Sponsored by the Rutgers University Department of Mathematics and the
Center for Discrete Mathematics and Theoretical Computer Science (DIMACS)

Andrew Baxter, Rutgers University, baxter{at} math [dot] rutgers [dot] edu
Doron Zeilberger, Rutgers University, zeilberg {at} math [dot] rutgers [dot] edu

Title: Definite Integration Revisited

Speaker: Jacques Carette, McMaster University

Date: Thursday, March 3, 2011 5:00pm

Location: Hill Center, Room 705, Rutgers University, Busch Campus, Piscataway, NJ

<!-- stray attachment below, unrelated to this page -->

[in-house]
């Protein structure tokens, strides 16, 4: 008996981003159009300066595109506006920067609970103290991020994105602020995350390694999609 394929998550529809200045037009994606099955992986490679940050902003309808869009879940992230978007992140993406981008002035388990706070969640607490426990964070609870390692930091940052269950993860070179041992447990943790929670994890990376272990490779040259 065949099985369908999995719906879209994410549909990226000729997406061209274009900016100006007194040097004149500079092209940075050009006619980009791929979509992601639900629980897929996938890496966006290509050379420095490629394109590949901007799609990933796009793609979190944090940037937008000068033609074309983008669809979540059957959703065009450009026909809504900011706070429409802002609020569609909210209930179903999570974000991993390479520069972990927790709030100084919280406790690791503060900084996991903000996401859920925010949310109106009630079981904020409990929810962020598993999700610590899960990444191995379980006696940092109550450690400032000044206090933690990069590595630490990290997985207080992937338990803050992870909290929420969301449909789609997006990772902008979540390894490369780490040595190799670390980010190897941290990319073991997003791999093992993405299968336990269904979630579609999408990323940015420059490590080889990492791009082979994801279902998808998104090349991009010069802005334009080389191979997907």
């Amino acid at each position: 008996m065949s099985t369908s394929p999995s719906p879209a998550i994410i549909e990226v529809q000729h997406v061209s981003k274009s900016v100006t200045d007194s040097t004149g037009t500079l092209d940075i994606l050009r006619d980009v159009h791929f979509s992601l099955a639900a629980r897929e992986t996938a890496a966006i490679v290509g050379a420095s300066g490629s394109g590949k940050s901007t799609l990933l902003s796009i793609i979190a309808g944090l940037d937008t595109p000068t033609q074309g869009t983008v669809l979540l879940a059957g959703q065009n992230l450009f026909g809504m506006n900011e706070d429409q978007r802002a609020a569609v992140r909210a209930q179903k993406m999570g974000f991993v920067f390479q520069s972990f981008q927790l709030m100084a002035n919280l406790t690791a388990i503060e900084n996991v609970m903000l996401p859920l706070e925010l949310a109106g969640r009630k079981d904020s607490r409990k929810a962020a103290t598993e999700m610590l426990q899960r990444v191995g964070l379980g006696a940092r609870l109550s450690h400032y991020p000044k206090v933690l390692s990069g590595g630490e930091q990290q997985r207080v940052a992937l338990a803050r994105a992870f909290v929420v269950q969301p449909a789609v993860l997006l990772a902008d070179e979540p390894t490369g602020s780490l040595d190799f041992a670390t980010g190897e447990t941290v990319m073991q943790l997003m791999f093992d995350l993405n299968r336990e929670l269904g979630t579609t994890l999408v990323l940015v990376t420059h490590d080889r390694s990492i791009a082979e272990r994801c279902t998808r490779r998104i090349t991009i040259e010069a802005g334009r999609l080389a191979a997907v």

The definition of integration has been greatly generalized since Riemann, but in a surprising direction: less and less continuous, even less defined, functions are integrable. On the other hand, perfectly nice functions (holonomic and/or with closed forms) which are analytic outside some (often rather mild) singularities are not integrable. By revisiting the process of (definite) integration, we can define an 'integral' which can cope with (some) singularities, with a quite close parallel to summation strategies for divergent series. We derive new effective algorithms for (classical) definite integration in closed-form from this method. But we also get insights into why such a generalization is qualitatively different than previous generalizations since, like summation of divergent series, the 'integral' is no longer process-independent in the general case.